Anyone looking to solve a problem that matters to our clients begins at the same place – by tapping into our experience. What we learn and retain over time becomes our own personal bank of knowledge and insight and is determined entirely by each one of us. We then see this knowledge as truth and it becomes the framework we use when we encounter situations with clients, team members, or practice partners.

The limitations of experience

Since our only lived experience is our own, we often assume that another person would be something like us, but adjusted for observable differences. This understandable assumption bypasses a far more valuable opportunity to gain insights into someone else’s experiences. Without a lot of work, one finds quite quickly that there are a multitude of life experiences very different from our own. The assumptions we make about others are just that – assumptions – and don’t provide enough information to solve design problems that involve other people in their own real world situations.

Without this key insight, we can unconsciously substitute our experience for those of our clients and this shortcut is highly flawed. My favorite examples are from observing research environments as an organizational designer, where it’s not uncommon to find a nicely designed nook, with bookshelves and a window to nature. Just as often, we are surprised to find that this nook becomes home to a copier and bookshelves stacked with copier paper. We’re surprised when the natural light we think will animate all inhabited spaces is blocked by aluminum foil shades to protect displays and other technology. Here is where our assumption that others are pretty much like ourselves gets us into trouble, or at a minimum, blinds us to new possibilities.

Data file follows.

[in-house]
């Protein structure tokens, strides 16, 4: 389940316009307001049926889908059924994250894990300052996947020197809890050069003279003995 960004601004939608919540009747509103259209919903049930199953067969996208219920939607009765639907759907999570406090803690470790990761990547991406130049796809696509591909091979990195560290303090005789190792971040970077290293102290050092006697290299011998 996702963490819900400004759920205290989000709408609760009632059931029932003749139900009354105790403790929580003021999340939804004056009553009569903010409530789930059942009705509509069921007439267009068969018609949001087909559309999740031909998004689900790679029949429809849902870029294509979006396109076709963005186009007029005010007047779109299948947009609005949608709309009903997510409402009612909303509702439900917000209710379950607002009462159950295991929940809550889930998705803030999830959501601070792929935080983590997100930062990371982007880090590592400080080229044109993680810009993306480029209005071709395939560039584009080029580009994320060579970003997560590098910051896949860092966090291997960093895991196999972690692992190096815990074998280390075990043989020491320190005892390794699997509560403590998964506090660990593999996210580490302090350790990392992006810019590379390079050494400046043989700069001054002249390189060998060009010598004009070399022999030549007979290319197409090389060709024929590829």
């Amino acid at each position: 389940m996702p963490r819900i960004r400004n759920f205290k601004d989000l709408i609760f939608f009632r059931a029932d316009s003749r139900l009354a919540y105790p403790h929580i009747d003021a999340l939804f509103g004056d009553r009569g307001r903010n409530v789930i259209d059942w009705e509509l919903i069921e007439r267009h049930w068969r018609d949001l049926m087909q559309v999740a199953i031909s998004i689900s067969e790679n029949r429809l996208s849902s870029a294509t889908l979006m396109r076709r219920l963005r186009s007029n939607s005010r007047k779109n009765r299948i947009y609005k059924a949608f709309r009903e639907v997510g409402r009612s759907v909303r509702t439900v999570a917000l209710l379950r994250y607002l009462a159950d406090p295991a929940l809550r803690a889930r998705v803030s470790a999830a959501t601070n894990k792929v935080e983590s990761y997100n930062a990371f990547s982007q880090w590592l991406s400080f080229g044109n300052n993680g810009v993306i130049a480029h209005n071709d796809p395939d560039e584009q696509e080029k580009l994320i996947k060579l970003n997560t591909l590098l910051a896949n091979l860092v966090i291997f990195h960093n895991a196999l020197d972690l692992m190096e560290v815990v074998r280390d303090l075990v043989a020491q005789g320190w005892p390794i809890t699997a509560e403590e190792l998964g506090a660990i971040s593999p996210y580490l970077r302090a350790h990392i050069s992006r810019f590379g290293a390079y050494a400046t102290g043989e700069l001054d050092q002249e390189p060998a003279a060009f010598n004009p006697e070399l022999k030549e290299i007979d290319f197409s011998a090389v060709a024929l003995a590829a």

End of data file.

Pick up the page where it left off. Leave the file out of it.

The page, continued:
Problem or solution?

It turns out that we’re the ones who draw the lines we trip over (to paraphrase Piet Hein). We can’t know the inner world of our clients without asking. As designers looking to solve our clients’ challenges, we have to start with asking and listening, not knowing and telling. This isn’t as easy as it sounds. James Adams, Professor of Mechanical Engineering, Emeritus, at Stanford, spoke and wrote of the anxiety that engineers (or any professionals, for that matter) experience in “not knowing” and how this anxiety drives a premature rush to solve the presenting problem, which often lies peripheral to an underlying, more important problem, in an attempt to alleviate internal anxiety.

However, there’s an obvious win-win here:

  • Designers don’t have to spend time imagining what it must be like being a scientist, clinician, or technologist. We just have to ask them, freeing us to focus on envisioning relevant and meaningful environments.
  • Stakeholders and users, with well-designed prompts, will reveal far richer insights into the qualities of their optimal environment than any of us could guess – no matter how talented or intuitive we may be. They’ll tell us what matters to them most and what conditions need to be present for them, their teams, and their organizations, to become the best versions of themselves.

A path forward

Paradoxically, self-knowledge is the gateway to learning something important about others – their experiences, mindsets, and aspirations. When we become experts at this, we’ll surprise ourselves with how the lived experience of our clients and people we work with will drive discoveries that inform novel and impactful solutions – solutions that are worthy of the problems we seek to solve.

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